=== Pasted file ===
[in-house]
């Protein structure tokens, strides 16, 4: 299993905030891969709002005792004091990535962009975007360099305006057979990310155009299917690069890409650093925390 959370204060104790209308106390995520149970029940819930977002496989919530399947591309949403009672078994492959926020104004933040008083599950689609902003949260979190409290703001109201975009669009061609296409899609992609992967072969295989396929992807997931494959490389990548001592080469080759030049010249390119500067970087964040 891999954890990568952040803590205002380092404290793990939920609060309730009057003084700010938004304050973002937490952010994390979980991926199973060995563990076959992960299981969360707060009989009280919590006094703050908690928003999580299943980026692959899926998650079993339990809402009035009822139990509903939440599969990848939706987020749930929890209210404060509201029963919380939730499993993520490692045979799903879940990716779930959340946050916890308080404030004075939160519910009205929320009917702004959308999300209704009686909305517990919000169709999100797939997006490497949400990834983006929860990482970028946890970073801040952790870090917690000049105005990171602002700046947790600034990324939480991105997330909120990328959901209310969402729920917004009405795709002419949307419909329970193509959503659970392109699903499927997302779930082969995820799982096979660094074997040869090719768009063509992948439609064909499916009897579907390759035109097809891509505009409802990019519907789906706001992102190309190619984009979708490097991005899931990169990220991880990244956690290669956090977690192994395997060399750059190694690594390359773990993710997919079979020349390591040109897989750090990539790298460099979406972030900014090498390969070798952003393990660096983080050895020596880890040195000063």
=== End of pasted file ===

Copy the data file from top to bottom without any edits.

[in-house]
């Protein structure tokens, strides 16, 4: 299993905030891969709002005792004091990535962009975007360099305006057979990310155009299917690069890409650093925390 959370204060104790209308106390995520149970029940819930977002496989919530399947591309949403009672078994492959926020104004933040008083599950689609902003949260979190409290703001109201975009669009061609296409899609992609992967072969295989396929992807997931494959490389990548001592080469080759030049010249390119500067970087964040 891999954890990568952040803590205002380092404290793990939920609060309730009057003084700010938004304050973002937490952010994390979980991926199973060995563990076959992960299981969360707060009989009280919590006094703050908690928003999580299943980026692959899926998650079993339990809402009035009822139990509903939440599969990848939706987020749930929890209210404060509201029963919380939730499993993520490692045979799903879940990716779930959340946050916890308080404030004075939160519910009205929320009917702004959308999300209704009686909305517990919000169709999100797939997006490497949400990834983006929860990482970028946890970073801040952790870090917690000049105005990171602002700046947790600034990324939480991105997330909120990328959901209310969402729920917004009405795709002419949307419909329970193509959503659970392109699903499927997302779930082969995820799982096979660094074997040869090719768009063509992948439609064909499916009897579907390759035109097809891509505009409802990019519907789906706001992102190309190619984009979708490097991005899931990169990220991880990244956690290669956090977690192994395997060399750059190694690594390359773990993710997919079979020349390591040109897989750090990539790298460099979406972030900014090498390969070798952003393990660096983080050895020596880890040195000063």